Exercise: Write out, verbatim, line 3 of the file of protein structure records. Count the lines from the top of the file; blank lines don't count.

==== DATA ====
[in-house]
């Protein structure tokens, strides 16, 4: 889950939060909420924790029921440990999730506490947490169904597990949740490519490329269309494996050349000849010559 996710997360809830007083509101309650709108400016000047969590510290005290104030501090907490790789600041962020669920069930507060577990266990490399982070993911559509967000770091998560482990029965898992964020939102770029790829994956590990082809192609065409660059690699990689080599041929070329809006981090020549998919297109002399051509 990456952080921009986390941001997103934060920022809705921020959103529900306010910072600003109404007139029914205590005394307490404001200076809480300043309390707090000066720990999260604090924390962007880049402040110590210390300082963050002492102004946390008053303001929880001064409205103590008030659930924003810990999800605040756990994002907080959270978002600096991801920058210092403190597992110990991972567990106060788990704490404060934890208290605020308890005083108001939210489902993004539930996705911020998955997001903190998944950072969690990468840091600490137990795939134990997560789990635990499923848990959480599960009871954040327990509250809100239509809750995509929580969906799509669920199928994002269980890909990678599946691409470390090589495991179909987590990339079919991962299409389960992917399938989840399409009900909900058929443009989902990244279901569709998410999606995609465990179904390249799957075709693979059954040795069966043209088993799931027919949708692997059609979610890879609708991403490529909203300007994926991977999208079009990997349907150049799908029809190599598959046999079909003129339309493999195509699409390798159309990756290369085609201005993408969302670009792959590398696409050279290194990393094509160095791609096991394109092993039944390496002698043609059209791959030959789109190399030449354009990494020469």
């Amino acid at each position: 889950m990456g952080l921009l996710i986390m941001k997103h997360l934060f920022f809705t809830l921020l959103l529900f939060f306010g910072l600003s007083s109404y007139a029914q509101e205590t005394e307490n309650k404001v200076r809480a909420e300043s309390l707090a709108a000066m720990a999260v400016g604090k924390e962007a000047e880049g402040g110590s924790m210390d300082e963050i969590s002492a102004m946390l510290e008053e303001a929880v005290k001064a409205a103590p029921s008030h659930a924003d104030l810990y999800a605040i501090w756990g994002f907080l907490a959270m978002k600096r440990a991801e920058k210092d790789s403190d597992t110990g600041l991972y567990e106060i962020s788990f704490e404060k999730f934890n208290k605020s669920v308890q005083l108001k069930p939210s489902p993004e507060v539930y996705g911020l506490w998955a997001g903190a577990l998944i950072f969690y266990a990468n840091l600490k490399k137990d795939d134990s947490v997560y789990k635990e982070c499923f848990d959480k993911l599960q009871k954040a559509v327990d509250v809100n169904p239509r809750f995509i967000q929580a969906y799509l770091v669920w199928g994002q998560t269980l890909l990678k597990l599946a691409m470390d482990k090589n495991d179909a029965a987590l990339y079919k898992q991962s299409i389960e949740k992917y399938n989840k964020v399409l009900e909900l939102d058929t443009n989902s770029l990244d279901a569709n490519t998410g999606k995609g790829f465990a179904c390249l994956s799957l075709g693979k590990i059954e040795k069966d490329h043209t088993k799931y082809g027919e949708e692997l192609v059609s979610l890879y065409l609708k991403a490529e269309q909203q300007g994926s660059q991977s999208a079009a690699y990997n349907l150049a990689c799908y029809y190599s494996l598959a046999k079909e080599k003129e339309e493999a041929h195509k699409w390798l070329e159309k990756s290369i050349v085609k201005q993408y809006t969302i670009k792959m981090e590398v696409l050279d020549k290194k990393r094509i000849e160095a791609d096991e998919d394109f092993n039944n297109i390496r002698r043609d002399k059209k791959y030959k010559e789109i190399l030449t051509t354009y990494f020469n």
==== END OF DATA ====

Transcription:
């Amino acid at each position: 889950m990456g952080l921009l996710i986390m941001k997103h997360l934060f920022f809705t809830l921020l959103l529900f939060f306010g910072l600003s007083s109404y007139a029914q509101e205590t005394e307490n309650k404001v200076r809480a909420e300043s309390l707090a709108a000066m720990a999260v400016g604090k924390e962007a000047e880049g402040g110590s924790m210390d300082e963050i969590s002492a102004m946390l510290e008053e303001a929880v005290k001064a409205a103590p029921s008030h659930a924003d104030l810990y999800a605040i501090w756990g994002f907080l907490a959270m978002k600096r440990a991801e920058k210092d790789s403190d597992t110990g600041l991972y567990e106060i962020s788990f704490e404060k999730f934890n208290k605020s669920v308890q005083l108001k069930p939210s489902p993004e507060v539930y996705g911020l506490w998955a997001g903190a577990l998944i950072f969690y266990a990468n840091l600490k490399k137990d795939d134990s947490v997560y789990k635990e982070c499923f848990d959480k993911l599960q009871k954040a559509v327990d509250v809100n169904p239509r809750f995509i967000q929580a969906y799509l770091v669920w199928g994002q998560t269980l890909l990678k597990l599946a691409m470390d482990k090589n495991d179909a029965a987590l990339y079919k898992q991962s299409i389960e949740k992917y399938n989840k964020v399409l009900e909900l939102d058929t443009n989902s770029l990244d279901a569709n490519t998410g999606k995609g790829f465990a179904c390249l994956s799957l075709g693979k590990i059954e040795k069966d490329h043209t088993k799931y082809g027919e949708e692997l192609v059609s979610l890879y065409l609708k991403a490529e269309q909203q300007g994926s660059q991977s999208a079009a690699y990997n349907l150049a990689c799908y029809y190599s494996l598959a046999k079909e080599k003129e339309e493999a041929h195509k699409w390798l070329e159309k990756s290369i050349v085609k201005q993408y809006t969302i670009k792959m981090e590398v696409l050279d020549k290194k990393r094509i000849e160095a791609d096991e998919d394109f092993n039944n297109i390496r002698r043609d002399k059209k791959y030959k010559e789109i190399l030449t051509t354009y990494f020469n």